2015: Another Tough Year For Packaged LEDs
When it comes to pricing and market expectations, 2015 was obviously another tough competitive year for packaged LED vendors, with challenges in both backlighting and lighting, writes Jamie Fox, IHS Technology's principal analyst for Lighting and LED, in his latest analysis and commentary on packaged LED company rankings.
The US dollar was much stronger in 2015 than 2014: against almost every major currency, which largely explains why packaged LED revenue fell so much last year. When measured in Yen and Euro, the packaged LED market grew 5 percent and 10 percent, respectively. (Had exchange rates remained the same as they were in 2014, the market would most likely have been much flatter measured in US dollars.)
As global LED revenue declined 8 percent in 2015 Lumileds was the only LED manufacturer ranked in the top ten to record positive growth in 2015, gaining share as well as ranking position. Even though the company suffered significant uncertainty last year, as Philips attempted to sell the business, Lumileds managed to come in ahead of Samsung every quarter since the fourth quarter of 2014.
Lumileds continues to offer a strong competitive position in automotive LED, general lighting, and mobile camera flash categories, and the company's market share continues to benefit from having only a small position in the soft backlighting market, which includes mobile phones, notebooks, tablets and monitors.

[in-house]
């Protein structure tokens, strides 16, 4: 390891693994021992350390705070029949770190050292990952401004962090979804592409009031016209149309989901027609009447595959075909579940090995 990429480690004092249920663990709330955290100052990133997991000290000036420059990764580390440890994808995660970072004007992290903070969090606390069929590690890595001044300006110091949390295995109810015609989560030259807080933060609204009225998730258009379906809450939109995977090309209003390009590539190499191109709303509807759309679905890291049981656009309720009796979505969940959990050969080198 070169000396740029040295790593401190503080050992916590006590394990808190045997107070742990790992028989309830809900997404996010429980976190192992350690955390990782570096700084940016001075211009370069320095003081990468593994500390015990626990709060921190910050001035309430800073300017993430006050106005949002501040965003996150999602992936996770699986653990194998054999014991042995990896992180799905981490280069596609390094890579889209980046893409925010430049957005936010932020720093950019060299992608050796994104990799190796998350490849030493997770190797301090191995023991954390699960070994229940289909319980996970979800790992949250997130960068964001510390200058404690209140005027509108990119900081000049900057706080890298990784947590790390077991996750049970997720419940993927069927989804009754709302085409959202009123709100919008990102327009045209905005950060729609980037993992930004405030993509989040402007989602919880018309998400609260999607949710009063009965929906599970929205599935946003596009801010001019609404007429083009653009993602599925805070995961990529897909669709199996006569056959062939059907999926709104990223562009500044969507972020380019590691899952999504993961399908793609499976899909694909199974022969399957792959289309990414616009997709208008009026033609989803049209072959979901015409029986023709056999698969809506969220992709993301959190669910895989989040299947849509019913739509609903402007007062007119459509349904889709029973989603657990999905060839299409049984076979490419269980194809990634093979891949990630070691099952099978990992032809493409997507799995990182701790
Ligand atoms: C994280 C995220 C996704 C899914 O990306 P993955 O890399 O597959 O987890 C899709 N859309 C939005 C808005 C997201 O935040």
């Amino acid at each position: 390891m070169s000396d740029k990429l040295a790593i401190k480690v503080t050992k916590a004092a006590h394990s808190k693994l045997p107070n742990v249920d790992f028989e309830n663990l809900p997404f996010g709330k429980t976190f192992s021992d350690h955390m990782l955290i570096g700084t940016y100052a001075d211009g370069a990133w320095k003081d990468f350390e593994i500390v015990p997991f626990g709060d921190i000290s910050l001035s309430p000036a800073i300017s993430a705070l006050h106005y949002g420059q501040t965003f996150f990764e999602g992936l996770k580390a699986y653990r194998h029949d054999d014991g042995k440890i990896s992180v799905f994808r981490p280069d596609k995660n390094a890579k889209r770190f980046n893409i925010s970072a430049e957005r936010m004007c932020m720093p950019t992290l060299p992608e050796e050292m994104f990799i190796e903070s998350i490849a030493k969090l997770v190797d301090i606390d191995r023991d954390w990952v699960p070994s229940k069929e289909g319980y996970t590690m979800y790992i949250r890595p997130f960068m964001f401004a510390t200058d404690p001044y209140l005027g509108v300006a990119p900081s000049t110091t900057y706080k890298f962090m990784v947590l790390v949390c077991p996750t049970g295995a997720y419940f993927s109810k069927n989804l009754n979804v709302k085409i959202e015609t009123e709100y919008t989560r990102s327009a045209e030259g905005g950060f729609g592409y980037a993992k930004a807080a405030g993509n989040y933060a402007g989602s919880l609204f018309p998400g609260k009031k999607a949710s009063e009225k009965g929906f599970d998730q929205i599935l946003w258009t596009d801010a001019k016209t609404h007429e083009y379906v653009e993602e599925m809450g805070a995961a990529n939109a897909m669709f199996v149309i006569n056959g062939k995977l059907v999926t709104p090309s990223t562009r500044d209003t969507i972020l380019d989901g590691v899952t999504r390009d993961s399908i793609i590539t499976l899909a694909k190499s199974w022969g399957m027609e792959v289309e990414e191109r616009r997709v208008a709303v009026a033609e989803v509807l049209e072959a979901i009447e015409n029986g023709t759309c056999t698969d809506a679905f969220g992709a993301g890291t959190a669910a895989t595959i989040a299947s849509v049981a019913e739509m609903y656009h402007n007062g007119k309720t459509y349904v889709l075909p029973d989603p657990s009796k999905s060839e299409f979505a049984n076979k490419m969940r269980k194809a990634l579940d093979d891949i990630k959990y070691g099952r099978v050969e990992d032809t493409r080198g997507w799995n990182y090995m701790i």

Revenue share for Cree, LG Innotek and Everlight declined in 2015 compared to the previous year; however, Everlight improved its ranking position, while the others did not. Everlight's rise comes despite losing share, because Cree and LG Innotek revenues fell even further.
Cree and the major Korean players all experienced double-digit revenue declines in 2015. Cree is increasingly focused on its lighting business, as the company's component business is no longer growing as quickly as it once was. Cree has long positioned itself - with some justification - as a higher quality vendor than others.
While this strategy has suffered as the market has commoditised, Korean companies managed to position themselves successfully as the low-cost option in general lighting in 2012 and 2013. Even so this strategy faced difficulties in 2014 and 2015, as MLS and other Chinese companies offered even lower prices with similar quality. In 2015 Samsung, LG Innotek and Lumens were caught in the middle - offering neither the lowest price nor the best quality - with no obvious business strategy to address the issue.
Seoul Semiconductor is a pure-play LED company that is committed to the market and has more experience in LEDs than the other major Korean players. While the company gained share in 2015, revenue declined slightly. Nichia, Osram Opto and MLS all maintained their share in 2015, declining slightly in revenue in line with the market.